>> layers and how they would function.
>> https://people.eecs..berkeley.edu/~sylvia/cs268-2019/papers//saltzer-e2e.pdf
>> <https://people.eecs.berkeley.edu/~sylvia/cs268-2019/papers//saltzer-e2e.pdf>
>> I suggest reading this paper if you haven't before since it really set
>> the foundation for why the internet is the way it is today. There are later
>> papers in the course that I've read which summarize it well.
>> *From "A Case for End System Multicast":*
>> "According to the end-to-end arguments, a functionality should be (i)
>> pushed to higher layers if possible; unless (ii) implementing it at the
>> lower layer can achieve large performance benefits that outweigh the
>> cost of additional complexity at the lower layer."
>> This was in the case of routers, so depending how you look at your stack,
>> you can quite elegantly apply the argument for having dumb logic in the
>> lower layers too. ILP lower layers are very different than what the
>> internet had in the sense that it's all software based. And this goes for
>> pretty much every system today. The end to end argument is so pervasive
>> that we've gone into recursively putting things at the ends whenever
>> possible.
>> This design choice is responsible for the quick development of the
>> internet because the endpoints were malleable compared to
>> routers/middleware and rapid deployment is much easier that way.
>> I like to use the analogy of Lightning vs Interledger for a lesson in
>> complexity. Not just in terms of HTLCs:
>> https://cyber.stanford.edu/sites/default/files/htlcs_considered_harmful.pdf
>> But also in terms of weak interoperability/decentralized exchange
>> support. I think there's some fundamental issues with such that once it's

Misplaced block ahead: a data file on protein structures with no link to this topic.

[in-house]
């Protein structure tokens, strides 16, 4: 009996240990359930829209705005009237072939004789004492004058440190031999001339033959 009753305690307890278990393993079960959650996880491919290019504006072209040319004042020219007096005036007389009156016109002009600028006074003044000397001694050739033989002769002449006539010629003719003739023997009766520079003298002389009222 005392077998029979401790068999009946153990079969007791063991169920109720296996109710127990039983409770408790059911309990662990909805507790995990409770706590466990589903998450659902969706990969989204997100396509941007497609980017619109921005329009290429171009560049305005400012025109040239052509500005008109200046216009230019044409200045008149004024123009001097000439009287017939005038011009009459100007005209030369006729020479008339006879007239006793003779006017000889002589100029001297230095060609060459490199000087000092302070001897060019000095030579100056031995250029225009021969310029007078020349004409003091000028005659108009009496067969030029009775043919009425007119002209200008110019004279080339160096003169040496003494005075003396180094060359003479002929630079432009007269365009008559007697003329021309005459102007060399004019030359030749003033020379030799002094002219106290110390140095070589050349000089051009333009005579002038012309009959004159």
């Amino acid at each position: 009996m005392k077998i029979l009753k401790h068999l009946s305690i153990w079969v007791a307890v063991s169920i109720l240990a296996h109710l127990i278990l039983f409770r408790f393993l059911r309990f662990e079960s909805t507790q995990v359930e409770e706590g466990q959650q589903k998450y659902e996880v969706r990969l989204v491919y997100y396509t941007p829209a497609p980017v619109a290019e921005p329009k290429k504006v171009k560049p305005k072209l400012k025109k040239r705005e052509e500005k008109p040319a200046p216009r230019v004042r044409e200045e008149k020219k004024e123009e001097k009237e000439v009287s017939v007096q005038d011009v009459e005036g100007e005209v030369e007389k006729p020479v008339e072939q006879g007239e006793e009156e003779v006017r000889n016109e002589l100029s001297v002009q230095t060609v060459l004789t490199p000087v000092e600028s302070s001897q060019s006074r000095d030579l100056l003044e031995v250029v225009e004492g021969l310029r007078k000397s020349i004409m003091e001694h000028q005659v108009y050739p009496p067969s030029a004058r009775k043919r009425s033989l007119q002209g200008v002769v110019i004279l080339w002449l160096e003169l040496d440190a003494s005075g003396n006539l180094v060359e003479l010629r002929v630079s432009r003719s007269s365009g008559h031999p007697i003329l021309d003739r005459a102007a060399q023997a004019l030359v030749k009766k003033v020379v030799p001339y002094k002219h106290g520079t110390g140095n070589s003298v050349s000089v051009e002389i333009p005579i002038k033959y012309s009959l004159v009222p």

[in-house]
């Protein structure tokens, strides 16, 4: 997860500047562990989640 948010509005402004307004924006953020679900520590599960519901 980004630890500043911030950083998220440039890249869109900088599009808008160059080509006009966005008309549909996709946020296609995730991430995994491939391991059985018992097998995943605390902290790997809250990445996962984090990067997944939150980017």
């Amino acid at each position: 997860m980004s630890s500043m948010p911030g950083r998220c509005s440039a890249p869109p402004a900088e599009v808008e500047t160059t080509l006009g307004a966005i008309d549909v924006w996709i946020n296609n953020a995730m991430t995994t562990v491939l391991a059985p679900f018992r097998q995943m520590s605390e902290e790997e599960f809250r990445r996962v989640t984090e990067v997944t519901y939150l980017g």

>> finished for Bitcoin with all the bells and whistles (Neutrino,
>> watchtowers, etc.), it is going to be a very stubborn protocol to deploy
>> for more than just Bitcoin. I do like that there's a lightning plugin in
>> progress for ILP to ensure interconnection between these network down the
>> line.. ILP is going to be a stubborn protocol to get rid of if it grows to
>> be the connection network for a lot of payments.
>> If we think about the fundamental goals here, Lightning obviously had
>> very different ones than Interledger. But if the fundamental goal of IP was
>> interconnect, then clearly Interledger is on to something here in terms of
>> future proofing. I'm curious to here what anyone thinks the fundamental
>> goals were for either platform and perhaps formalizing them to further
>> clarify the RFCs.
>> *Towards an Active Network Architecture*
>> https://people.eecs.berkeley.edu/~sylvia/cs268-2019/papers//active.pdf
>> This was a paper suggesting that it made sense to move more functionality
>> into the middleware, and have people pay for computation. Make routers not
>> just packet forwarders, but program executors and storage providers -
>> basically servers that sound infra-structurally similar to many of the
>> blockchain platforms we see.. Funnily enough, one of the biggest criticisms
>> with this paper is authentication and billing, if you could solve it, you
>> have feasibility. It's quite interesting to see a proposal this while
>> Codius exists. This paper also was the inspiration for Software Defined
>> Networking.
>> They're all coming from a class here if you're interested in following
>> along, but I'll post what I think are valuable ones every now and then:
>> https://people.eecs.berkeley.edu/~sylvia/cs268-2019/syllabus.html
>> Hope that we can start an interesting discussion here!
>> *Akash Khosla*
>> Fourth Year EECS
>> akhosla@berkeley.edu
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Received on Tuesday, 5 February 2019 21:12:10 UTC